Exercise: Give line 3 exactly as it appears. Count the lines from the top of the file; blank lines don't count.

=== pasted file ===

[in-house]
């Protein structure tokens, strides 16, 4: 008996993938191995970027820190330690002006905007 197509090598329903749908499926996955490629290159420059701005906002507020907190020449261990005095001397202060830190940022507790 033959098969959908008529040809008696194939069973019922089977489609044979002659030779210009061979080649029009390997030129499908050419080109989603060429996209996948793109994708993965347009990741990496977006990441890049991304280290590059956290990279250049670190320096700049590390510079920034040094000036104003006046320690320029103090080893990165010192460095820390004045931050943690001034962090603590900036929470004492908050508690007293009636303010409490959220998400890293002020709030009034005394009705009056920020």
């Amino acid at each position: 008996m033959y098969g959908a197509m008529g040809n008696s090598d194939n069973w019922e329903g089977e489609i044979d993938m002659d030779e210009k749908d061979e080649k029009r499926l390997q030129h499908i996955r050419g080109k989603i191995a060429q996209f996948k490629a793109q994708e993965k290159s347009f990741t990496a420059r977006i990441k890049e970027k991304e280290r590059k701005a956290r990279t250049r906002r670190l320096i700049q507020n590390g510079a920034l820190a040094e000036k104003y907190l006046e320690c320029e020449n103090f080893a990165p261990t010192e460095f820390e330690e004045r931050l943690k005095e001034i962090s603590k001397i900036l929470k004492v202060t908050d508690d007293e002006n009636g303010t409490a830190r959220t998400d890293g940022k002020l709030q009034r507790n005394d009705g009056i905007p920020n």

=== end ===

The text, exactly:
């Amino acid at each position: 008996m033959y098969g959908a197509m008529g040809n008696s090598d194939n069973w019922e329903g089977e489609i044979d993938m002659d030779e210009k749908d061979e080649k029009r499926l390997q030129h499908i996955r050419g080109k989603i191995a060429q996209f996948k490629a793109q994708e993965k290159s347009f990741t990496a420059r977006i990441k890049e970027k991304e280290r590059k701005a956290r990279t250049r906002r670190l320096i700049q507020n590390g510079a920034l820190a040094e000036k104003y907190l006046e320690c320029e020449n103090f080893a990165p261990t010192e460095f820390e330690e004045r931050l943690k005095e001034i962090s603590k001397i900036l929470k004492v202060t908050d508690d007293e002006n009636g303010t409490a830190r959220t998400d890293g940022k002020l709030q009034r507790n005394d009705g009056i905007p920020n």